01.10.2010 - Phoenix, Arizona
Music from around the world: Instruments of every kind come to life at the Musical Instruments Museum thanks to guidePORT
Exotic instruments hang from the ceiling, electric guitars form a guard of honour and screens display a violin maker at work: covering an area of approximately 19,000 square meters spread over two floors, the Musical Instruments Museum in Phoenix portrays the entire spectrum of musical instruments. The award-winning museum includes valuable exhibition pieces, background films and unique audio samples from every region of the world and from (almost) every era. An audio guide for visitors is provided by Sennheiser: guidePORT brings the instruments to life.
|Great and small instruments from around the world can be heard in the Musical Instrument Museum (MIM) in Phoenix thanks to guidePORT
The audio guide for visitors – MIM has around 1,800 such devices ready for use
Bob Ulrich, founder of the MIM and chairman of the board
|Unusual musical instruments such as the Ghatam have a place in the Musical Instruments Museum (MIM) and collectors’ items sit alongside more run of the mill instruments. The MIM is in possession of 12,000 items, of which there are around 4,000 on display. And their sounds can also be heard thanks to ultra-modern video and audio technology: from an insight into klezmer right through to the beat of a powerful Japanese o-daiko, visitors will be absorbed in new worlds of music as well as in ones to which they are already accustomed.|
The musical journey around the world continues on the museum’s upper floor – to Africa, the Middle East, central Asia, East Asia, South-east Asia, Oceania, Latin America, North America and Europe. The history of music is brought to life in every corner, with the greatest variety of instruments imaginable on display, incorporating genres ranging from the Chinese opera to a typical jazz big band. Further highlights include the “Experience Gallery”, for those wishing to hear and play instruments with which they have no previous experience, as well as a restoration workshop which allows visitors to see historical items being repaired and serviced through a large viewing window. MIM even has a dedicated concert hall.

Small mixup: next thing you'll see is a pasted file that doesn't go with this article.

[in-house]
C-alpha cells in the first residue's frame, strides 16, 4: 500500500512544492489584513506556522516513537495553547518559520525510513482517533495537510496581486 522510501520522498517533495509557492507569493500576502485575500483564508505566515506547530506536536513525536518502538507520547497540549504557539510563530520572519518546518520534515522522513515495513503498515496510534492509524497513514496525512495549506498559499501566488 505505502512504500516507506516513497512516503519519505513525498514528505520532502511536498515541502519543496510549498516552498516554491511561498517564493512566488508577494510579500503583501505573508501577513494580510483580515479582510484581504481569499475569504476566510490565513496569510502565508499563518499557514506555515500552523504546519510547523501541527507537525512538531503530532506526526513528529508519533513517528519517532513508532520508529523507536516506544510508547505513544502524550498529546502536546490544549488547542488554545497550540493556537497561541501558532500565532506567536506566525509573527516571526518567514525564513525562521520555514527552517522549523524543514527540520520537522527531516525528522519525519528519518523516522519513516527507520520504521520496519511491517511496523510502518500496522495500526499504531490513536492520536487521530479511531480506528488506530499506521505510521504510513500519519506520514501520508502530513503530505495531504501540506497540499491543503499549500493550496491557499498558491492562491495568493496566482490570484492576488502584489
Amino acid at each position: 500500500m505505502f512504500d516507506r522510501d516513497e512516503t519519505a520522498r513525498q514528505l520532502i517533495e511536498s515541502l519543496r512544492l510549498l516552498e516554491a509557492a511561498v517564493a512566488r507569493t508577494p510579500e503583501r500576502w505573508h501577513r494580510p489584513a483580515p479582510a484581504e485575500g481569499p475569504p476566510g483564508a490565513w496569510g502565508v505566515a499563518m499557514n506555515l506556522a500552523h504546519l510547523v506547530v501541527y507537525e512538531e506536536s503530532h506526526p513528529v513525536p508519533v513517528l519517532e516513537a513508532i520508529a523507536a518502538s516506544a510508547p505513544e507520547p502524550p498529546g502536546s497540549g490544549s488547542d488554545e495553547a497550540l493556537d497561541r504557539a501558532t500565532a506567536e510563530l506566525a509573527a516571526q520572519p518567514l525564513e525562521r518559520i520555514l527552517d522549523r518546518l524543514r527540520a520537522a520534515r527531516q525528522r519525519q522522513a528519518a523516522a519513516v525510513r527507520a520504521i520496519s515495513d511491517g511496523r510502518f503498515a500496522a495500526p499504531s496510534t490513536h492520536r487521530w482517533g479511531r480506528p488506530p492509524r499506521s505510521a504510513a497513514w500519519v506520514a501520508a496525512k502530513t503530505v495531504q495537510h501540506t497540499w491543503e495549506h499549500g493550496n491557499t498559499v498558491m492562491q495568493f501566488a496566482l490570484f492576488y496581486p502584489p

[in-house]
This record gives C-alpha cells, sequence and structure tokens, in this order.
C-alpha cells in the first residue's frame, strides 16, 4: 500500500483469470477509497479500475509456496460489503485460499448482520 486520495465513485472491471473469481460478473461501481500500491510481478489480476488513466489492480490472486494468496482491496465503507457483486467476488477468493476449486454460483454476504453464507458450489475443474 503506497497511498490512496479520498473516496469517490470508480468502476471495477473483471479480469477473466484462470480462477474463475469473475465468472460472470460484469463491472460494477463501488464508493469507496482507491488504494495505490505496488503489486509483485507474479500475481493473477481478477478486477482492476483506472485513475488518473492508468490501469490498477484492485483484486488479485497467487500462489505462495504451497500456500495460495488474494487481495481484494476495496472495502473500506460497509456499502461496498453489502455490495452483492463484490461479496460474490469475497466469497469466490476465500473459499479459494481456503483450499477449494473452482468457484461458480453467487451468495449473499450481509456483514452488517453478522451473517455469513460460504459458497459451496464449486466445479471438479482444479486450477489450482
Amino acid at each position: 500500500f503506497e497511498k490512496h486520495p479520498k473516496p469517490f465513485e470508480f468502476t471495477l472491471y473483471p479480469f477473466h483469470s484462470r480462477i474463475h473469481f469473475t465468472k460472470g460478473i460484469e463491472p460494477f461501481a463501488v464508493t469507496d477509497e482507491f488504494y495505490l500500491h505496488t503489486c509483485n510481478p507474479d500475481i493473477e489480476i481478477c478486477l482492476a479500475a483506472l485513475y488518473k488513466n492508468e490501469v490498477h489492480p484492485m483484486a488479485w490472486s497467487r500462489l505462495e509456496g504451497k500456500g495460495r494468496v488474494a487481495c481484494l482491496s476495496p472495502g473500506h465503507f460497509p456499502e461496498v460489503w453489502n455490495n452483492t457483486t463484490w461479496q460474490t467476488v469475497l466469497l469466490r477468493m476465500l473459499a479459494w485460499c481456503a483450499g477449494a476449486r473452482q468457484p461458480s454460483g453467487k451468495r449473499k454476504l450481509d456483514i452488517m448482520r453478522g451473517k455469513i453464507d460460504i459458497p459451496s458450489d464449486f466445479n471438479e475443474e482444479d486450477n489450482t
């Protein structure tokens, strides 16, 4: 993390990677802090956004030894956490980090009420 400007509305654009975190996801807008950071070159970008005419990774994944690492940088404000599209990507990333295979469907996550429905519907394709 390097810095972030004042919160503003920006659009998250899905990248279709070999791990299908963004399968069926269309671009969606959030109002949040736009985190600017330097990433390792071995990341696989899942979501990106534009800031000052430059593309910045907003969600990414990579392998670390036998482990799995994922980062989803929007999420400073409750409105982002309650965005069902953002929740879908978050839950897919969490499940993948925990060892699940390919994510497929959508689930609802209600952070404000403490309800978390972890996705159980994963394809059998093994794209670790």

The MIM has approximately 1,800 compact guidePORT receivers with headphones available to guide visitors through their musical journey. These provide the sounds of the instruments and the audio for videos at 300 points around the museum – completely automatically and with CD quality. Robert Généreux, the guidePORT expert for North America, comments: “Such a wealth of audio samples, music and commentary would of course be impossible with loudspeakers – it would just result in complete audio chaos. However, with guidePORT, each and every visitor effectively has their own personal tour guide through the museum thanks to wireless technology and headphones. Hidden identifiers have been installed at listening points and exhibits so that the audio guides automatically know which information to provide and which ‘sound track’ should be played for the relevant exhibit. The music or audio for videos fades seamlessly in – this applies to previously saved audio information as well as information transmitted live, as is done here at the MIM. Around 80 guidePORT transmitters are used for these transmissions. If the visitor leaves an information area, the audio fades away again.”
Bob Ulrich, founder of the museum and chairman of the board: “Music is everything at MIM – we therefore took great care when selecting the audio technology to use. In guidePORT we have found a system that is not only extremely user-friendly and technically very impressive, but also provides the best sound quality of all the audio guides we tested. guidePORT is therefore a very important tool for us in our aim to provide all our visitors, from the children to the music professionals, with a unique experience that allows them to hear, see and feel the unifying power of music in a completely new way.”
The Sennheiser Group, with its headquarters in Wedemark near Hanover, Germany, is one of the world’s leading manufacturers of microphones, headphones and wireless transmission systems. The family-owned company, which was established in 1945, recorded sales of around €390 million in 2009. Sennheiser employs more than 2,100 people worldwide, and has manufacturing plants in Germany, Ireland and the USA. The company is represented worldwide by subsidiaries in France, Great Britain, Belgium, the Netherlands, Germany, Denmark (Nordic), Russia, Hong Kong, India, Singapore, Japan, China, Canada, Mexico and the USA, as well as by long-term trading partners in many other countries. Also part of the Sennheiser Group are Georg Neumann GmbH, Berlin (studio microphones and monitor loudspeakers), and the joint venture Sennheiser Communications A/S (headsets for PCs, offices and call centres).
Download press release:
press_release_01102010_en.zip (2,7 MB)
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